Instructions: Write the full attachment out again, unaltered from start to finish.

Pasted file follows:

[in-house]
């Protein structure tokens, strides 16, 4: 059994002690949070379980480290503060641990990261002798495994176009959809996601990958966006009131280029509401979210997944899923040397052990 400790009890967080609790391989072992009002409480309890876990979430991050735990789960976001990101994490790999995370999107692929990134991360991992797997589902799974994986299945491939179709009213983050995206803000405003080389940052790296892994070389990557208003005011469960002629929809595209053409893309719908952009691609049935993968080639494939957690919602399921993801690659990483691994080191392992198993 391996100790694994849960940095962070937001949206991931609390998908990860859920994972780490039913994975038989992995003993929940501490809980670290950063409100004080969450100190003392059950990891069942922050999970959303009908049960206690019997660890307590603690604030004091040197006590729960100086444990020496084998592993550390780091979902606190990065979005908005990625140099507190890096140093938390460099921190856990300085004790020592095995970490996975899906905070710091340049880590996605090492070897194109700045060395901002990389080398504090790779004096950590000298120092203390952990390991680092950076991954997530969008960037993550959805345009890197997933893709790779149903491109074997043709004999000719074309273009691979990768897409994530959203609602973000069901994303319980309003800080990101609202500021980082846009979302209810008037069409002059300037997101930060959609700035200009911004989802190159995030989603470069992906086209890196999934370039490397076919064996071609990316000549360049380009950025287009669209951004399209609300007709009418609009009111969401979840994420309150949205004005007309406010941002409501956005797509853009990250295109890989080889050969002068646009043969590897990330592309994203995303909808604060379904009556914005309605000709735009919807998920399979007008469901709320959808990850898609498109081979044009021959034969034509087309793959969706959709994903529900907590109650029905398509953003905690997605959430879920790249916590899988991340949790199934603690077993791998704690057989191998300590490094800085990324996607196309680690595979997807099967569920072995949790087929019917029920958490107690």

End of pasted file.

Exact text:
[in-house]
């Protein structure tokens, strides 16, 4: 059994002690949070379980480290503060641990990261002798495994176009959809996601990958966006009131280029509401979210997944899923040397052990 400790009890967080609790391989072992009002409480309890876990979430991050735990789960976001990101994490790999995370999107692929990134991360991992797997589902799974994986299945491939179709009213983050995206803000405003080389940052790296892994070389990557208003005011469960002629929809595209053409893309719908952009691609049935993968080639494939957690919602399921993801690659990483691994080191392992198993 391996100790694994849960940095962070937001949206991931609390998908990860859920994972780490039913994975038989992995003993929940501490809980670290950063409100004080969450100190003392059950990891069942922050999970959303009908049960206690019997660890307590603690604030004091040197006590729960100086444990020496084998592993550390780091979902606190990065979005908005990625140099507190890096140093938390460099921190856990300085004790020592095995970490996975899906905070710091340049880590996605090492070897194109700045060395901002990389080398504090790779004096950590000298120092203390952990390991680092950076991954997530969008960037993550959805345009890197997933893709790779149903491109074997043709004999000719074309273009691979990768897409994530959203609602973000069901994303319980309003800080990101609202500021980082846009979302209810008037069409002059300037997101930060959609700035200009911004989802190159995030989603470069992906086209890196999934370039490397076919064996071609990316000549360049380009950025287009669209951004399209609300007709009418609009009111969401979840994420309150949205004005007309406010941002409501956005797509853009990250295109890989080889050969002068646009043969590897990330592309994203995303909808604060379904009556914005309605000709735009919807998920399979007008469901709320959808990850898609498109081979044009021959034969034509087309793959969706959709994903529900907590109650029905398509953003905690997605959430879920790249916590899988991340949790199934603690077993791998704690057989191998300590490094800085990324996607196309680690595979997807099967569920072995949790087929019917029920958490107690």